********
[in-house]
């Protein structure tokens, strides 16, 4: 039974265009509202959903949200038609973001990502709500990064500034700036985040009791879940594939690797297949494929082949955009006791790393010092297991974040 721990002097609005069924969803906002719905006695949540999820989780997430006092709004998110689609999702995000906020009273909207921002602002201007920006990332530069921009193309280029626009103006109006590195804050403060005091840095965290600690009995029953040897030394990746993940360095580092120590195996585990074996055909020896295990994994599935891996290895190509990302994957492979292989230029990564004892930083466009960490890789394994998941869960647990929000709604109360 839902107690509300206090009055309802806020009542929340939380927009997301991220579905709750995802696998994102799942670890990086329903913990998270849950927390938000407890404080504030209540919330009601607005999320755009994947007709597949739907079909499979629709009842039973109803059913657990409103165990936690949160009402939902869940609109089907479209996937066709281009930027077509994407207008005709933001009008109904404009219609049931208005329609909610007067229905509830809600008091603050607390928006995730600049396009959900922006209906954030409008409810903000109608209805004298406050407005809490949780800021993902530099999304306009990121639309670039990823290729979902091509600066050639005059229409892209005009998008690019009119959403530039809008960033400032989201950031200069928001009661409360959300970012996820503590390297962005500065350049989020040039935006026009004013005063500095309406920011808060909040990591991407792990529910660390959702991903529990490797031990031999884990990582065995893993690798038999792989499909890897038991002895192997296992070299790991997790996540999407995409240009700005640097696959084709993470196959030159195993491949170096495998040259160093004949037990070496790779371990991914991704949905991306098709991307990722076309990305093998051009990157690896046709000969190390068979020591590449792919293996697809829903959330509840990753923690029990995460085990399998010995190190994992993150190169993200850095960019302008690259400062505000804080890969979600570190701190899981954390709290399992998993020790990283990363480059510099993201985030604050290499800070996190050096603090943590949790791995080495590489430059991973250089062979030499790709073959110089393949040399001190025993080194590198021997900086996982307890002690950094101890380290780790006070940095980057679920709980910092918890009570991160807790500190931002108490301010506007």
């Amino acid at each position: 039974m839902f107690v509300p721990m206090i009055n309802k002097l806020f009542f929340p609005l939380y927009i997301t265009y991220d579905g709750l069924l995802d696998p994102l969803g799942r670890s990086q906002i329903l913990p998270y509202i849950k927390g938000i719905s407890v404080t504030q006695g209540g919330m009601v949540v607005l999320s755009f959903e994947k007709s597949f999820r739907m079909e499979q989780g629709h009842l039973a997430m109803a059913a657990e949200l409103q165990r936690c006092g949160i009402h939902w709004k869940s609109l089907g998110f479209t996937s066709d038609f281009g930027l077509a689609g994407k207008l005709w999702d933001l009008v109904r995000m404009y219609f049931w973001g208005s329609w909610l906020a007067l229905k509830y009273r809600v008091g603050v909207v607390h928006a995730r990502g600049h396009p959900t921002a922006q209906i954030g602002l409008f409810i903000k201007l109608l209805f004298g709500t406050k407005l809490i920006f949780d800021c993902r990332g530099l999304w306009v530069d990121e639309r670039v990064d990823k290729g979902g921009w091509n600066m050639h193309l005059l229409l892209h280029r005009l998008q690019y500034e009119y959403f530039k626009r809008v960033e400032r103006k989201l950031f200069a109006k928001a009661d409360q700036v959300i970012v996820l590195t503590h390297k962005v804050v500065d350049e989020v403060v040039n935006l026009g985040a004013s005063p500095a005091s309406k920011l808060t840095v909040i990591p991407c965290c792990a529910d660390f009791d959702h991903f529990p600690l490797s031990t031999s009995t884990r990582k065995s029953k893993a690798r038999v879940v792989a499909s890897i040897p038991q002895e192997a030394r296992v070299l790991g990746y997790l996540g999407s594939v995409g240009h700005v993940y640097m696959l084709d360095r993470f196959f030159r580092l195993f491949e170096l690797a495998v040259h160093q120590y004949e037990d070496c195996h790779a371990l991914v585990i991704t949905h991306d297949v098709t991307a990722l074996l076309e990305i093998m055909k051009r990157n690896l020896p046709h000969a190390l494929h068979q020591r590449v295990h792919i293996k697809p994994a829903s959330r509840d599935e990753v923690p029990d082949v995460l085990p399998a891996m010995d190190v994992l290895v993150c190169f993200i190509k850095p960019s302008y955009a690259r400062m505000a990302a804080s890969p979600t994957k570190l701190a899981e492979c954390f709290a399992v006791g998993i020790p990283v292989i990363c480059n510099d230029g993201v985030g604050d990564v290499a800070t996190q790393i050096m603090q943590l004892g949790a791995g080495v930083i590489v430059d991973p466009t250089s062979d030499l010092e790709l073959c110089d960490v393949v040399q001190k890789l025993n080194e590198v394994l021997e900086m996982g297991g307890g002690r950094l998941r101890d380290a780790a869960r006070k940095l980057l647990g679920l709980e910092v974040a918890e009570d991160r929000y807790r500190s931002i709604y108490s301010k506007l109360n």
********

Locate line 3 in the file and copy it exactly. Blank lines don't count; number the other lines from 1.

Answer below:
């Amino acid at each position: 039974m839902f107690v509300p721990m206090i009055n309802k002097l806020f009542f929340p609005l939380y927009i997301t265009y991220d579905g709750l069924l995802d696998p994102l969803g799942r670890s990086q906002i329903l913990p998270y509202i849950k927390g938000i719905s407890v404080t504030q006695g209540g919330m009601v949540v607005l999320s755009f959903e994947k007709s597949f999820r739907m079909e499979q989780g629709h009842l039973a997430m109803a059913a657990e949200l409103q165990r936690c006092g949160i009402h939902w709004k869940s609109l089907g998110f479209t996937s066709d038609f281009g930027l077509a689609g994407k207008l005709w999702d933001l009008v109904r995000m404009y219609f049931w973001g208005s329609w909610l906020a007067l229905k509830y009273r809600v008091g603050v909207v607390h928006a995730r990502g600049h396009p959900t921002a922006q209906i954030g602002l409008f409810i903000k201007l109608l209805f004298g709500t406050k407005l809490i920006f949780d800021c993902r990332g530099l999304w306009v530069d990121e639309r670039v990064d990823k290729g979902g921009w091509n600066m050639h193309l005059l229409l892209h280029r005009l998008q690019y500034e009119y959403f530039k626009r809008v960033e400032r103006k989201l950031f200069a109006k928001a009661d409360q700036v959300i970012v996820l590195t503590h390297k962005v804050v500065d350049e989020v403060v040039n935006l026009g985040a004013s005063p500095a005091s309406k920011l808060t840095v909040i990591p991407c965290c792990a529910d660390f009791d959702h991903f529990p600690l490797s031990t031999s009995t884990r990582k065995s029953k893993a690798r038999v879940v792989a499909s890897i040897p038991q002895e192997a030394r296992v070299l790991g990746y997790l996540g999407s594939v995409g240009h700005v993940y640097m696959l084709d360095r993470f196959f030159r580092l195993f491949e170096l690797a495998v040259h160093q120590y004949e037990d070496c195996h790779a371990l991914v585990i991704t949905h991306d297949v098709t991307a990722l074996l076309e990305i093998m055909k051009r990157n690896l020896p046709h000969a190390l494929h068979q020591r590449v295990h792919i293996k697809p994994a829903s959330r509840d599935e990753v923690p029990d082949v995460l085990p399998a891996m010995d190190v994992l290895v993150c190169f993200i190509k850095p960019s302008y955009a690259r400062m505000a990302a804080s890969p979600t994957k570190l701190a899981e492979c954390f709290a399992v006791g998993i020790p990283v292989i990363c480059n510099d230029g993201v985030g604050d990564v290499a800070t996190q790393i050096m603090q943590l004892g949790a791995g080495v930083i590489v430059d991973p466009t250089s062979d030499l010092e790709l073959c110089d960490v393949v040399q001190k890789l025993n080194e590198v394994l021997e900086m996982g297991g307890g002690r950094l998941r101890d380290a780790a869960r006070k940095l980057l647990g679920l709980e910092v974040a918890e009570d991160r929000y807790r500190s931002i709604y108490s301010k506007l109360n």